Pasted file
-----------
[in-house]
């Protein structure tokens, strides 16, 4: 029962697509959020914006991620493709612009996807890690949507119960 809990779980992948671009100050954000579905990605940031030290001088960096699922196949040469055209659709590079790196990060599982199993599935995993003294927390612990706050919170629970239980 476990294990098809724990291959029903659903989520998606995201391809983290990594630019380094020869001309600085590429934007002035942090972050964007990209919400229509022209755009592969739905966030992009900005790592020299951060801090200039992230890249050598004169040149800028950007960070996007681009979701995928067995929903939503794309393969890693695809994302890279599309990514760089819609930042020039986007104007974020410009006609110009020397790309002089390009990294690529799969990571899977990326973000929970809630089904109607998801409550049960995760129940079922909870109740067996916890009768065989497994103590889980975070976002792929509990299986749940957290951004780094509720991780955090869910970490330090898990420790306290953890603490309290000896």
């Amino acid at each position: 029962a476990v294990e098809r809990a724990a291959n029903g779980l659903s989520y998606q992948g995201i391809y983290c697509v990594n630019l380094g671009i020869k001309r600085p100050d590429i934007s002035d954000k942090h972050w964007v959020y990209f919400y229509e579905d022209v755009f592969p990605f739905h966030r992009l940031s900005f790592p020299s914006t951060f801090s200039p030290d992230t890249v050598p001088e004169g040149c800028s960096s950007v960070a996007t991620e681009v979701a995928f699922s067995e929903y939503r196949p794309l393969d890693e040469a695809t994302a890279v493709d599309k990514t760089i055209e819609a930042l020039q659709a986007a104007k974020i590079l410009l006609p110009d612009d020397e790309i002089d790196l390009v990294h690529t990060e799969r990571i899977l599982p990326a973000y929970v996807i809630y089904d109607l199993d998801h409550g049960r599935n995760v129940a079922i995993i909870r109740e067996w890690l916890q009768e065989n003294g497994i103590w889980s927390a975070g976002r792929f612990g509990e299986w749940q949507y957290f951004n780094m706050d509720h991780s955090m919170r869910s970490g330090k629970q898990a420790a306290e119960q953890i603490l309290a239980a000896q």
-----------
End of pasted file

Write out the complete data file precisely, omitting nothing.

[in-house]
């Protein structure tokens, strides 16, 4: 029962697509959020914006991620493709612009996807890690949507119960 809990779980992948671009100050954000579905990605940031030290001088960096699922196949040469055209659709590079790196990060599982199993599935995993003294927390612990706050919170629970239980 476990294990098809724990291959029903659903989520998606995201391809983290990594630019380094020869001309600085590429934007002035942090972050964007990209919400229509022209755009592969739905966030992009900005790592020299951060801090200039992230890249050598004169040149800028950007960070996007681009979701995928067995929903939503794309393969890693695809994302890279599309990514760089819609930042020039986007104007974020410009006609110009020397790309002089390009990294690529799969990571899977990326973000929970809630089904109607998801409550049960995760129940079922909870109740067996916890009768065989497994103590889980975070976002792929509990299986749940957290951004780094509720991780955090869910970490330090898990420790306290953890603490309290000896």
């Amino acid at each position: 029962a476990v294990e098809r809990a724990a291959n029903g779980l659903s989520y998606q992948g995201i391809y983290c697509v990594n630019l380094g671009i020869k001309r600085p100050d590429i934007s002035d954000k942090h972050w964007v959020y990209f919400y229509e579905d022209v755009f592969p990605f739905h966030r992009l940031s900005f790592p020299s914006t951060f801090s200039p030290d992230t890249v050598p001088e004169g040149c800028s960096s950007v960070a996007t991620e681009v979701a995928f699922s067995e929903y939503r196949p794309l393969d890693e040469a695809t994302a890279v493709d599309k990514t760089i055209e819609a930042l020039q659709a986007a104007k974020i590079l410009l006609p110009d612009d020397e790309i002089d790196l390009v990294h690529t990060e799969r990571i899977l599982p990326a973000y929970v996807i809630y089904d109607l199993d998801h409550g049960r599935n995760v129940a079922i995993i909870r109740e067996w890690l916890q009768e065989n003294g497994i103590w889980s927390a975070g976002r792929f612990g509990e299986w749940q949507y957290f951004n780094m706050d509720h991780s955090m919170r869910s970490g330090k629970q898990a420790a306290e119960q953890i603490l309290a239980a000896q």